Party time!

If you missed the opportunity to make it to AFFIRM in Aranui on the 3rd of December, then make sure you get along to Westside Party in the Park in Hornby this Saturday the 11 December from 2pm-5.30 pm. Beginning back in 2000, the Westside Party in the Park is held annually at Denton Park near Hornby Library, and proves to be a popular day out for the entire family.

This free event has a variety of exciting happenings, ranging from face painting, pony rides and bouncy castles for the little kids (and the big kids at heart!) to community stalls, food stalls, and a stage for  the musical acts, with local favourites Restoration returning as the headlining act.

The Hornby Community Centre offers the chance to get photos with Santa at the event and the Hornby Presbyterian Community Church, have a link on their website for children to download a colouring competition to bring along on the day for a chance to win prizes.

Samuel Vimes, you’re my hero!

CoverI’ve never been the sort of person to put up movie star posters in my room, or sigh over rock bands.  What I DO have, though is an enduring love of some book characters.  I know, it doesn’t get much more nerdy-librarian than that.  Even worse, my current infatuation (and an enduring one, I must confess) is for a cynical, middle-aged, angrily sober ex-alcoholic career policeman, who lives in a city that he loves to hate, in a world that doesn’t exist.

I first met His Grace, His Excellency, the Duke of Ankh, Commander Sir Samuel Vimes (Blackboard Monitor) in 1989 in Guards! Guards! (a book that continues to be my favourite out of all Terry Pratchett’s novels).  At the time, he was a mere Captain of the City Watch, and I a recently-married student.  We have grown up together, Vimes and I, although I have not attained the heady heights of nobility and career stardom that he has.  Like millions of fans worldwide I am worried that Snuff, the latest title by Pratchett, may also be his last, and I am both pleased and saddened that of all the characters and stories he could have chosen, it’s Vimes who is the hero of Snuff.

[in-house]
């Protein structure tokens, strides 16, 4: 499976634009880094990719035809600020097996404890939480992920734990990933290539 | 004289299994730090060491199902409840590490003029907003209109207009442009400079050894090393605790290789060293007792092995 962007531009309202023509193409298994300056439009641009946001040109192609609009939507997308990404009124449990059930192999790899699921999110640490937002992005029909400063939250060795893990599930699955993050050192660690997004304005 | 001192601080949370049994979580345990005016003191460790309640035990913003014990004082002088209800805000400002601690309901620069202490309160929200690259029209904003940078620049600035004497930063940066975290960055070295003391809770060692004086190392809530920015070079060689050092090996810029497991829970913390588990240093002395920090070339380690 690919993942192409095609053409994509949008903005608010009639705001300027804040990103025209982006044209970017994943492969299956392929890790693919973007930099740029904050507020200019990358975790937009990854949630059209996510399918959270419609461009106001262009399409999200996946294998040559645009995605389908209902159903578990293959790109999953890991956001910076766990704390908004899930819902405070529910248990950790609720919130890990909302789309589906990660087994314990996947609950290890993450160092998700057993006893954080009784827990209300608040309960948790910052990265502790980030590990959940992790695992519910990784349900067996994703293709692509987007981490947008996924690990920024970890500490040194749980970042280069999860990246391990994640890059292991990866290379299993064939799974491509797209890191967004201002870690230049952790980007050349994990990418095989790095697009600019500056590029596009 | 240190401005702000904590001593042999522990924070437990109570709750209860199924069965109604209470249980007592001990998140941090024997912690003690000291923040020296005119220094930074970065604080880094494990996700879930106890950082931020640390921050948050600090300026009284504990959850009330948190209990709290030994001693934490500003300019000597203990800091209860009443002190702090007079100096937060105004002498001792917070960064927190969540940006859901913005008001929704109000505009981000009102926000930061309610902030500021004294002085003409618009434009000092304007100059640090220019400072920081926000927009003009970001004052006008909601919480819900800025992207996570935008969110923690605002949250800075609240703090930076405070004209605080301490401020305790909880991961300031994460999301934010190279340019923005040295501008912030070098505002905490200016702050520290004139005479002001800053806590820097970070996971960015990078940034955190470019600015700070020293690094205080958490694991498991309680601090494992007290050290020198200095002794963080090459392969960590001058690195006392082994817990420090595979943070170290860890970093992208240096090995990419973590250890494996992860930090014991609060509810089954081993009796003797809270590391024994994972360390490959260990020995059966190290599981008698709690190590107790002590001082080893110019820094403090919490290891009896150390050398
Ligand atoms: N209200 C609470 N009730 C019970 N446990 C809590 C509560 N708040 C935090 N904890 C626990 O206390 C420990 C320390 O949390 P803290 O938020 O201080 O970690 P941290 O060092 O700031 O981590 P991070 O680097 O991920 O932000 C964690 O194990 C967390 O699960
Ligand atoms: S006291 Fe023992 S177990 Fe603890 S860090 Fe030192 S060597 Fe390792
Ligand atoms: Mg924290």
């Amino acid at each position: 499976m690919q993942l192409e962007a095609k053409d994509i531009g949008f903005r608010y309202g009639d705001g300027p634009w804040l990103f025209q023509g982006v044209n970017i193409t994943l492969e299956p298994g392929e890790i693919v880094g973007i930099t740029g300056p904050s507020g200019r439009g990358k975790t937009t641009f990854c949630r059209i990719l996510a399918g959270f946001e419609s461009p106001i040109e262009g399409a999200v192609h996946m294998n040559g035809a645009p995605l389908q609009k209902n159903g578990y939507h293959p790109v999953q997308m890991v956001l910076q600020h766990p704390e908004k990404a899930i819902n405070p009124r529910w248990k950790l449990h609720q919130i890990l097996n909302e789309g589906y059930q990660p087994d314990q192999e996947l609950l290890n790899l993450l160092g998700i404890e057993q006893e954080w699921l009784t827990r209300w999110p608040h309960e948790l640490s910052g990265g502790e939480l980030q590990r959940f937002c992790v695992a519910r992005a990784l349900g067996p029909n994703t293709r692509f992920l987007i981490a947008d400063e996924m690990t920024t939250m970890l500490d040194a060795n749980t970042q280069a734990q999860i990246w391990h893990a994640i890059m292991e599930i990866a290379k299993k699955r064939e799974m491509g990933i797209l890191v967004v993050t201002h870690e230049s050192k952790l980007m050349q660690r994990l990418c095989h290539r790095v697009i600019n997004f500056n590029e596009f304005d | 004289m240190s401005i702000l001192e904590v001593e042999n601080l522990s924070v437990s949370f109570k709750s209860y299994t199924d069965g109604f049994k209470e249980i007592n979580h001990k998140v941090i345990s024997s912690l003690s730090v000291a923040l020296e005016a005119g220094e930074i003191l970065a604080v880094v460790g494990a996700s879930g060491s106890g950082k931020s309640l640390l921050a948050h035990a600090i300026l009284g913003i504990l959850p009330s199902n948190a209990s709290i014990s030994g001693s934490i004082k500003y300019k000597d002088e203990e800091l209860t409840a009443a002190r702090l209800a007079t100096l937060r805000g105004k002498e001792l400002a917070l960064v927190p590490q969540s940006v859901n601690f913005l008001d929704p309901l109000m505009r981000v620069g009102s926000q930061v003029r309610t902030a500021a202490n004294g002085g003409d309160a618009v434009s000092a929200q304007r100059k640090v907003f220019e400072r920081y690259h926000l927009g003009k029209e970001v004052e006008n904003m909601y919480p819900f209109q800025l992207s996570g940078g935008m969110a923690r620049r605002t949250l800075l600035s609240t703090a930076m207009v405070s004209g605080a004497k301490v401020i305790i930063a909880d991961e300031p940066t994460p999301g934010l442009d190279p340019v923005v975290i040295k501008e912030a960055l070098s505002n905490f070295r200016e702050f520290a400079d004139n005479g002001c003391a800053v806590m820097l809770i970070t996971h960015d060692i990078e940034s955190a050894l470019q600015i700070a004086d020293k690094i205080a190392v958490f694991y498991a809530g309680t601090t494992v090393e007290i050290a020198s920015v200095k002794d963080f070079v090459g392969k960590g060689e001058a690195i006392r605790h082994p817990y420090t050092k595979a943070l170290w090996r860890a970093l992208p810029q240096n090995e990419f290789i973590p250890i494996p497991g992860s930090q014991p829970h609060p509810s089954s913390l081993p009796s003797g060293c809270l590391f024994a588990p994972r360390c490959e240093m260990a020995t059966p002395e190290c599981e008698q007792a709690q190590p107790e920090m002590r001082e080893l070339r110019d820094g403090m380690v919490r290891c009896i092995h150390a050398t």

Cover Pratchett’s books, on the surface, are all about farting dragons and innuendo-ridden witches, very tall dwarves and orangutan librarians, and as such are frequently dismissed as being for kids or people who like to dress up in old curtains and pretend they are wizards.

But they are also full of genuinely historical crunchy bits, retellings of classic tales, myth and legend, and characters that are so real you feel you already know them.  Their foibles are our foibles, their humanity just like ours (even when they are not, strictly speaking, human), and their dreams and aspirations as valid as ours.  All Sam Vimes wants to do at the end of the day is be the best copper he can be, keep his city and home safe for his wife and son, and make it home by 6pm each night so he can read Young Sam his favourite book, Where’s My Cow?

Snuff is a delight, a fabulously funny, heart-warming tale of mystery and murder on a policeman’s holiday, that is also about justice and slavery, nobility and prejudice and standing up for what you know to be right.  It is one of the very best books I have read recently, and has only cemented my ongoing love for Vimes, Duke of Ankh, Blackboard Monitor, and policeman extraordinaire.

Now make me feel better by confessing YOUR literary crushes …

With Spirit – Dolls, goat skulls and yellow plastic tubing!

CoverDon Driver passed away yesterday.

The first I heard was Hamish Keith on the radio – they were friends, as were Jim and Mary Barr.

There will be many tributes to come. Like Courtney Johnston  I never met the man, but I have had many good, bad and indifferent experiences with his work, at many times and places. Always a twist often a challenge and a surprise.

The Christchurch Art Gallery has a few of his works (where he is know by the more formal name of Donald Sinclair Driver) and one work has a brief bio.

Driver has lived in New Plymouth since 1943. His first job was with a dental technician learning how to mould, shape and cast materials. He took night classes in drawing and later learned woodwork, welding and pottery. He has been exhibiting his work since the 1950s and has travelled widely, including time in North America, Asia and India.

With spirit: Don Driver a retrospective‘ toured New Zealand (including Christchurch) at the end of last century. Although our gallery is not open at the moment they have an eclectic selection of articles, and images to explore to help remember an art treasure no longer with us.